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Ukraine: Russian forces extrajudicially executed civilians in apparent war crimes - new testimonies

Towns and cities under Russian occupation in the Kyiv area have been left devastated © Metin Aktas/Anadolu Agency via Getty Images

Amnesty investigators interviewed more than 20 people from villages and towns close to Kyiv

Woman in Bucha repeatedly raped at gunpoint by Russian soldiers

Man shot dead after soldiers broke into his home demanding cigarettes

‘Unarmed civilians in Ukraine are being killed in their homes and streets in acts of unspeakable cruelty and shocking brutality’ - Agnès Callamard

Russian military forces have extrajudicially executed civilians in Ukraine in apparent war crimes, Amnesty International said today, as it published shocking new testimonies following on-the-ground research.

Amnesty’s crisis response investigators interviewed more than 20 people from villages and towns close to Kyiv, several of whom had witnessed or had direct knowledge of horrifying violence committed by Russian forces.

They repeatedly told of deliberate killings, unlawful violence and widespread intimidation by Russian forces against unarmed civilians across the Kyiv region.

A woman in a village east of Kyiv told Amnesty that on 9 March two Russian soldiers entered her house, killed her husband then repeatedly raped her at gunpoint while her young son hid in a boiler room nearby. The woman was able to escape from the village to Ukrainian-controlled territory with her son.

In another case, Milena, a 24-year-old from Bucha, told Amnesty that she saw the body of a woman who had lived on her street lying outside her house. The woman’s mother told Milena that her daughter was shot in the initial days of the invasion while looking over her fence at a Russian military vehicle. Amnesty’s Crisis Evidence Lab independently verified video footage confirming the location of the shallow grave in which she was buried.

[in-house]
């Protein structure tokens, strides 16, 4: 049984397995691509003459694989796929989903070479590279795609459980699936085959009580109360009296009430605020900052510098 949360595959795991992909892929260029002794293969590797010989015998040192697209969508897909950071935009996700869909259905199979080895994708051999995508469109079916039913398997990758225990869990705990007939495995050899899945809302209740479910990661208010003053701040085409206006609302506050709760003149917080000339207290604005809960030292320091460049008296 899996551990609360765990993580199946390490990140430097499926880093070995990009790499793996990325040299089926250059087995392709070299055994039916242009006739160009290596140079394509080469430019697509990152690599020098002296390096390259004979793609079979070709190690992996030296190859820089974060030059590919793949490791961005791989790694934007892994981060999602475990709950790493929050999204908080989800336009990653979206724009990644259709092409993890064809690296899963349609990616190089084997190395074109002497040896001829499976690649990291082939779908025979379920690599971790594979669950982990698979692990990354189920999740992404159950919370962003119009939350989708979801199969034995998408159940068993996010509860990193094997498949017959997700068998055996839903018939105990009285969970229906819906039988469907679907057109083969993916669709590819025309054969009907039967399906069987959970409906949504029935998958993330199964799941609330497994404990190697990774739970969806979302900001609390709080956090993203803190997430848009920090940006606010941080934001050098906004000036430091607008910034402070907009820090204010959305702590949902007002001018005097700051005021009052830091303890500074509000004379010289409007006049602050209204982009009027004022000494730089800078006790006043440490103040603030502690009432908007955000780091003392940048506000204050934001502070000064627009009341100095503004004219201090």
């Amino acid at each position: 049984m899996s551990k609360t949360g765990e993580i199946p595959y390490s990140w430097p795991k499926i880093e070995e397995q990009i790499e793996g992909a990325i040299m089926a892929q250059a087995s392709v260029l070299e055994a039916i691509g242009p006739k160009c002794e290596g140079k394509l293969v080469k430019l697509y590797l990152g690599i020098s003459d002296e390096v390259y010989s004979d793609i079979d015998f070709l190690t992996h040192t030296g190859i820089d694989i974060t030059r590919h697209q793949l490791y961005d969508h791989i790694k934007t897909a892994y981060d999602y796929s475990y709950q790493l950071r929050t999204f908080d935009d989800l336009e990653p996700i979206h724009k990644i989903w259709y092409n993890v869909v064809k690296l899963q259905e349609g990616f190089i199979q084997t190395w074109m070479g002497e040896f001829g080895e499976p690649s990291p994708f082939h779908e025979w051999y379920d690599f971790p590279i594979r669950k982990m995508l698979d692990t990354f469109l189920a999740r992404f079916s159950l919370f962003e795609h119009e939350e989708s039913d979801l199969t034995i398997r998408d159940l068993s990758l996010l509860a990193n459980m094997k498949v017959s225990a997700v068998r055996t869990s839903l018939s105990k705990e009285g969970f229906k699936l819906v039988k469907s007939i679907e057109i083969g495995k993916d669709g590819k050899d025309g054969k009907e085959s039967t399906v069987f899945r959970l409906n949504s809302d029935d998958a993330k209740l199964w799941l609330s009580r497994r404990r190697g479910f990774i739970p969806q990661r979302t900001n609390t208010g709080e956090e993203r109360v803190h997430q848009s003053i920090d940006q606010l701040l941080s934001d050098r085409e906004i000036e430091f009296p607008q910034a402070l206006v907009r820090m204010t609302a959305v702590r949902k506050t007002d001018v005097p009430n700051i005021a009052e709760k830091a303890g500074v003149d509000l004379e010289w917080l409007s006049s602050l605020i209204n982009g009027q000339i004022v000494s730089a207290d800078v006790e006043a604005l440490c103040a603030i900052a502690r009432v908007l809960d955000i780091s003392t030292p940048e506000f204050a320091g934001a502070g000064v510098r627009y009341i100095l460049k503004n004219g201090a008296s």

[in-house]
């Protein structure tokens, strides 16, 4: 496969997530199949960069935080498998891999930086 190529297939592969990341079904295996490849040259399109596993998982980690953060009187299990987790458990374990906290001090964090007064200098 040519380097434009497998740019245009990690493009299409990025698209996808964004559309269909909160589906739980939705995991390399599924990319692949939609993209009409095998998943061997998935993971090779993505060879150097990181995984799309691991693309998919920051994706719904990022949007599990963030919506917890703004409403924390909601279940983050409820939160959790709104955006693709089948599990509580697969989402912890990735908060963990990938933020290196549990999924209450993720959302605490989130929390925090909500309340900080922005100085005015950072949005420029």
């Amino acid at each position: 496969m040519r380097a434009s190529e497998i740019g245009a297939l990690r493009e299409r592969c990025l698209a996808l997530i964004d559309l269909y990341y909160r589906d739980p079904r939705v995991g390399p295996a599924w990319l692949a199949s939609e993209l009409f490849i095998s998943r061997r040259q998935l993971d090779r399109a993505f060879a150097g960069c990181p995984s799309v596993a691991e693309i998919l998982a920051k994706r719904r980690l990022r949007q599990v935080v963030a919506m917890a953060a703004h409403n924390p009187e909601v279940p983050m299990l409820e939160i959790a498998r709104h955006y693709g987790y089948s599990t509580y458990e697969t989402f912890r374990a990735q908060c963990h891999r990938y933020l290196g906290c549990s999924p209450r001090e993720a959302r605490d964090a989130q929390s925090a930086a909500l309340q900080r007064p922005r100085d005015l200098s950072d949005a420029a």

One 46-year-old woman, from the village of Bohdanivka, said Russian forces entered her village on 7 or 8 March, and parked their tanks on the streets. In the evening of 9 March, the woman - who lived with her husband, ten-year-old daughter and mother-in-law - heard shooting through their downstairs windows. She and her husband shouted that they were civilians, and that they were unarmed. When they came downstairs, two Russian soldiers pushed them and their daughter into a boiler room. She told Amnesty: 

“They forced us in and slammed the door. After just a minute they opened the door, they asked my husband if he had cigarettes. He said no, he hadn’t smoked for a couple of weeks. They shot him in his right arm. The other said, ‘Finish him,’ and they shot him in the head. He didn’t die right away. From 9.30pm to 4am he was still breathing, though he wasn’t conscious. I begged him … ’If you can hear me, please move your finger’. He didn’t move his finger, but I put his hand on my knee and squeezed it. Blood was flowing out of him. When he took his last breath, I turned to my daughter and said, ‘It seems daddy has died’.”